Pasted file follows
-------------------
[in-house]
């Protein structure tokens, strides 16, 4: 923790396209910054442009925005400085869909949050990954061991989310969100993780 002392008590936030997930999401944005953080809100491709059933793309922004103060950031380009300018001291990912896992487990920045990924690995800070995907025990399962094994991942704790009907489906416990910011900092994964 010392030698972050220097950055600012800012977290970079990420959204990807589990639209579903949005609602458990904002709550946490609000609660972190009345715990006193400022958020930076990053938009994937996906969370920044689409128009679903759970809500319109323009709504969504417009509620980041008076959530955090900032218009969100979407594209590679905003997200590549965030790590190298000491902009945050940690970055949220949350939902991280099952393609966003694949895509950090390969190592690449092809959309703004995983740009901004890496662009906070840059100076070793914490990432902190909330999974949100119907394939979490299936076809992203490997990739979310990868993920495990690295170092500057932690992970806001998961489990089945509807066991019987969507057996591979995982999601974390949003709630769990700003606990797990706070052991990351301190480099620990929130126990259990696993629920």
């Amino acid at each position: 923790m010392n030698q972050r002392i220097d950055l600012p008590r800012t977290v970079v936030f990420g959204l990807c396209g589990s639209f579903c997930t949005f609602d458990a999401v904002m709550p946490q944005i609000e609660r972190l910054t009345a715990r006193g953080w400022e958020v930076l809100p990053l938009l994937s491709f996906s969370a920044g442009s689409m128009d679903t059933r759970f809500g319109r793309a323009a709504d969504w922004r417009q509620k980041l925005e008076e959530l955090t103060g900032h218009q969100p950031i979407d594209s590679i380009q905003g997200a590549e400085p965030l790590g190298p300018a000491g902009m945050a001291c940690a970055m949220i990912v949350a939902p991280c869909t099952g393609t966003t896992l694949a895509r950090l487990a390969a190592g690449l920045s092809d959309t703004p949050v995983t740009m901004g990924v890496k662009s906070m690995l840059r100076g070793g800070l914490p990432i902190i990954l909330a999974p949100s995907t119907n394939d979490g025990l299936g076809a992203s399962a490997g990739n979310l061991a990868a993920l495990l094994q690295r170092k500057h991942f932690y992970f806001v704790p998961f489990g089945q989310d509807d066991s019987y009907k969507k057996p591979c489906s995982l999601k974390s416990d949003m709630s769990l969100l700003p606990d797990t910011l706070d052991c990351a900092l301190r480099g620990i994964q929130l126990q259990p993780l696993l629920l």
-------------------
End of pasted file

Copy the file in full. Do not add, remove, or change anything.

[in-house]
């Protein structure tokens, strides 16, 4: 923790396209910054442009925005400085869909949050990954061991989310969100993780 002392008590936030997930999401944005953080809100491709059933793309922004103060950031380009300018001291990912896992487990920045990924690995800070995907025990399962094994991942704790009907489906416990910011900092994964 010392030698972050220097950055600012800012977290970079990420959204990807589990639209579903949005609602458990904002709550946490609000609660972190009345715990006193400022958020930076990053938009994937996906969370920044689409128009679903759970809500319109323009709504969504417009509620980041008076959530955090900032218009969100979407594209590679905003997200590549965030790590190298000491902009945050940690970055949220949350939902991280099952393609966003694949895509950090390969190592690449092809959309703004995983740009901004890496662009906070840059100076070793914490990432902190909330999974949100119907394939979490299936076809992203490997990739979310990868993920495990690295170092500057932690992970806001998961489990089945509807066991019987969507057996591979995982999601974390949003709630769990700003606990797990706070052991990351301190480099620990929130126990259990696993629920």
């Amino acid at each position: 923790m010392n030698q972050r002392i220097d950055l600012p008590r800012t977290v970079v936030f990420g959204l990807c396209g589990s639209f579903c997930t949005f609602d458990a999401v904002m709550p946490q944005i609000e609660r972190l910054t009345a715990r006193g953080w400022e958020v930076l809100p990053l938009l994937s491709f996906s969370a920044g442009s689409m128009d679903t059933r759970f809500g319109r793309a323009a709504d969504w922004r417009q509620k980041l925005e008076e959530l955090t103060g900032h218009q969100p950031i979407d594209s590679i380009q905003g997200a590549e400085p965030l790590g190298p300018a000491g902009m945050a001291c940690a970055m949220i990912v949350a939902p991280c869909t099952g393609t966003t896992l694949a895509r950090l487990a390969a190592g690449l920045s092809d959309t703004p949050v995983t740009m901004g990924v890496k662009s906070m690995l840059r100076g070793g800070l914490p990432i902190i990954l909330a999974p949100s995907t119907n394939d979490g025990l299936g076809a992203s399962a490997g990739n979310l061991a990868a993920l495990l094994q690295r170092k500057h991942f932690y992970f806001v704790p998961f489990g089945q989310d509807d066991s019987y009907k969507k057996p591979c489906s995982l999601k974390s416990d949003m709630s769990l969100l700003p606990d797990t910011l706070d052991c990351a900092l301190r480099g620990i994964q929130l126990q259990p993780l696993l629920l």